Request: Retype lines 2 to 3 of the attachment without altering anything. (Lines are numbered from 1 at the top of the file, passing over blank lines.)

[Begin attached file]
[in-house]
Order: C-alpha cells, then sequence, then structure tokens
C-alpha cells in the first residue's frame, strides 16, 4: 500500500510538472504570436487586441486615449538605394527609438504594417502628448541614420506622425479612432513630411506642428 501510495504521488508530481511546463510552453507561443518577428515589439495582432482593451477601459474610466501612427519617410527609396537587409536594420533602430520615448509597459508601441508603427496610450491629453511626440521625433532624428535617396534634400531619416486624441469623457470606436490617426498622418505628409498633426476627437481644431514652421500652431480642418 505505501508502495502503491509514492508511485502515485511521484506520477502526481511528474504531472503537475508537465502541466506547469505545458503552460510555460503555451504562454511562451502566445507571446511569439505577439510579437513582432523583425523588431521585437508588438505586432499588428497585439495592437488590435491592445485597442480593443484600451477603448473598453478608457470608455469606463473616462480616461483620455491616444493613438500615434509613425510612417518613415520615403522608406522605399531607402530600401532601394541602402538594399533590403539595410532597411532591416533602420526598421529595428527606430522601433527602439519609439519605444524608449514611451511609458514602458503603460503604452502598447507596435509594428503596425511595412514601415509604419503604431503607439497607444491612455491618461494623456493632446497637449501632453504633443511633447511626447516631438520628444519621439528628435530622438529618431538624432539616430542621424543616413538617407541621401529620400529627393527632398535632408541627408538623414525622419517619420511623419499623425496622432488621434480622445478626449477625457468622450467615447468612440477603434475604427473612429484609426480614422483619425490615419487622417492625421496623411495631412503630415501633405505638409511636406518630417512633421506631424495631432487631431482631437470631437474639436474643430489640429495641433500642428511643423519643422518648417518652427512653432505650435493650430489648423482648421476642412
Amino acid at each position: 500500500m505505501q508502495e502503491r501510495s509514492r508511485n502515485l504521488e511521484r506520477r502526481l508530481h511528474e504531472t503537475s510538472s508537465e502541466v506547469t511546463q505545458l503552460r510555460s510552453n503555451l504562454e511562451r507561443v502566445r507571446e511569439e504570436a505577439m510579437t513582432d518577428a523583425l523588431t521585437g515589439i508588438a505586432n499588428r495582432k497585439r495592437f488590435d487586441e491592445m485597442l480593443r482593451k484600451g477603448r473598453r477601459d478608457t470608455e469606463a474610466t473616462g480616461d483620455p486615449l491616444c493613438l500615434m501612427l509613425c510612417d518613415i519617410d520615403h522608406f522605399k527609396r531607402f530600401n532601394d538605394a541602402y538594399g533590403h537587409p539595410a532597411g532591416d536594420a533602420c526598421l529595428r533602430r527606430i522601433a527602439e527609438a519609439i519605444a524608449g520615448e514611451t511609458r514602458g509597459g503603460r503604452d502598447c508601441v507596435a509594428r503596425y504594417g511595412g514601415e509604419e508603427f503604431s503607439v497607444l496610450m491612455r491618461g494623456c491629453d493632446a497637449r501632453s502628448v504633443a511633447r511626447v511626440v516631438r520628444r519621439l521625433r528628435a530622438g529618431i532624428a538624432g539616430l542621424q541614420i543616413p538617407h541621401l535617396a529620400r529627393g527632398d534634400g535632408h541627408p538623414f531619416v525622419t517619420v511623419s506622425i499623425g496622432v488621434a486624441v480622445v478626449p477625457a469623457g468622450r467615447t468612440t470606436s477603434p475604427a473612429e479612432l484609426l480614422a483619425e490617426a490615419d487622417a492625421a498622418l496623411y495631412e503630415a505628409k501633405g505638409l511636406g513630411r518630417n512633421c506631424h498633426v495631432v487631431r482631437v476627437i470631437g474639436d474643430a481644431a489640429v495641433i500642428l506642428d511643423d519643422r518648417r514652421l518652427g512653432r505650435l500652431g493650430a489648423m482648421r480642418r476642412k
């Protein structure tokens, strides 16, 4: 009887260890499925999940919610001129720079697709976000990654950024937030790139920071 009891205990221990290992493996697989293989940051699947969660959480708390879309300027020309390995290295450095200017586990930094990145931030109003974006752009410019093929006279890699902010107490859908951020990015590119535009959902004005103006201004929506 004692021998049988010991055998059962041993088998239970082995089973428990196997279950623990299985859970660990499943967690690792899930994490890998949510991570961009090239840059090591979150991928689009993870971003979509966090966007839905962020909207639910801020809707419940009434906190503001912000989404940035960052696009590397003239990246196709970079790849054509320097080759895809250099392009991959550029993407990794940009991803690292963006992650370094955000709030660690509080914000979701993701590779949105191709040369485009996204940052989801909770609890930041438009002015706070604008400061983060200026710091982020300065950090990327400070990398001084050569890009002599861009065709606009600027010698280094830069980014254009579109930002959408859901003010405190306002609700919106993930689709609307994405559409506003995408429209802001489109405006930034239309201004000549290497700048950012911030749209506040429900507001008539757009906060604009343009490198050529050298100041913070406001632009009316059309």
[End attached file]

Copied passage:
Order: C-alpha cells, then sequence, then structure tokens
C-alpha cells in the first residue's frame, strides 16, 4: 500500500510538472504570436487586441486615449538605394527609438504594417502628448541614420506622425479612432513630411506642428 501510495504521488508530481511546463510552453507561443518577428515589439495582432482593451477601459474610466501612427519617410527609396537587409536594420533602430520615448509597459508601441508603427496610450491629453511626440521625433532624428535617396534634400531619416486624441469623457470606436490617426498622418505628409498633426476627437481644431514652421500652431480642418 505505501508502495502503491509514492508511485502515485511521484506520477502526481511528474504531472503537475508537465502541466506547469505545458503552460510555460503555451504562454511562451502566445507571446511569439505577439510579437513582432523583425523588431521585437508588438505586432499588428497585439495592437488590435491592445485597442480593443484600451477603448473598453478608457470608455469606463473616462480616461483620455491616444493613438500615434509613425510612417518613415520615403522608406522605399531607402530600401532601394541602402538594399533590403539595410532597411532591416533602420526598421529595428527606430522601433527602439519609439519605444524608449514611451511609458514602458503603460503604452502598447507596435509594428503596425511595412514601415509604419503604431503607439497607444491612455491618461494623456493632446497637449501632453504633443511633447511626447516631438520628444519621439528628435530622438529618431538624432539616430542621424543616413538617407541621401529620400529627393527632398535632408541627408538623414525622419517619420511623419499623425496622432488621434480622445478626449477625457468622450467615447468612440477603434475604427473612429484609426480614422483619425490615419487622417492625421496623411495631412503630415501633405505638409511636406518630417512633421506631424495631432487631431482631437470631437474639436474643430489640429495641433500642428511643423519643422518648417518652427512653432505650435493650430489648423482648421476642412